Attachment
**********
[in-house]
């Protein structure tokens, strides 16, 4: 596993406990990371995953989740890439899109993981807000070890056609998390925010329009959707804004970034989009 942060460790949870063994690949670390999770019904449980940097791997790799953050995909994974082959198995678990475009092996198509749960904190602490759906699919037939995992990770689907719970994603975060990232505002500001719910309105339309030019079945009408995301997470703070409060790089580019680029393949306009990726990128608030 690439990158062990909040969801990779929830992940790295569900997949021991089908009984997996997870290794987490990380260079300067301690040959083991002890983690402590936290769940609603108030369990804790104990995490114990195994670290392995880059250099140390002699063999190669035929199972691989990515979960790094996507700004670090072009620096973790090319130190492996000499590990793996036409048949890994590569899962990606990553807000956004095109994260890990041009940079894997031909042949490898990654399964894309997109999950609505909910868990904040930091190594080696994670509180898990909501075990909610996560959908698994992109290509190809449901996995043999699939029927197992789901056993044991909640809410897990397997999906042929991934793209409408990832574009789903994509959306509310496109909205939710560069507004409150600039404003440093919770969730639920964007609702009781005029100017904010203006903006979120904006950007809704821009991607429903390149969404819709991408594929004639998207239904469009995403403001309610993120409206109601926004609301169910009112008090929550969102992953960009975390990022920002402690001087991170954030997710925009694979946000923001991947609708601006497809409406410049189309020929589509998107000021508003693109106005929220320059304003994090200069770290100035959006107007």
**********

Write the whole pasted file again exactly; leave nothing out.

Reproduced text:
[in-house]
């Protein structure tokens, strides 16, 4: 596993406990990371995953989740890439899109993981807000070890056609998390925010329009959707804004970034989009 942060460790949870063994690949670390999770019904449980940097791997790799953050995909994974082959198995678990475009092996198509749960904190602490759906699919037939995992990770689907719970994603975060990232505002500001719910309105339309030019079945009408995301997470703070409060790089580019680029393949306009990726990128608030 690439990158062990909040969801990779929830992940790295569900997949021991089908009984997996997870290794987490990380260079300067301690040959083991002890983690402590936290769940609603108030369990804790104990995490114990195994670290392995880059250099140390002699063999190669035929199972691989990515979960790094996507700004670090072009620096973790090319130190492996000499590990793996036409048949890994590569899962990606990553807000956004095109994260890990041009940079894997031909042949490898990654399964894309997109999950609505909910868990904040930091190594080696994670509180898990909501075990909610996560959908698994992109290509190809449901996995043999699939029927197992789901056993044991909640809410897990397997999906042929991934793209409408990832574009789903994509959306509310496109909205939710560069507004409150600039404003440093919770969730639920964007609702009781005029100017904010203006903006979120904006950007809704821009991607429903390149969404819709991408594929004639998207239904469009995403403001309610993120409206109601926004609301169910009112008090929550969102992953960009975390990022920002402690001087991170954030997710925009694979946000923001991947609708601006497809409406410049189309020929589509998107000021508003693109106005929220320059304003994090200069770290100035959006107007």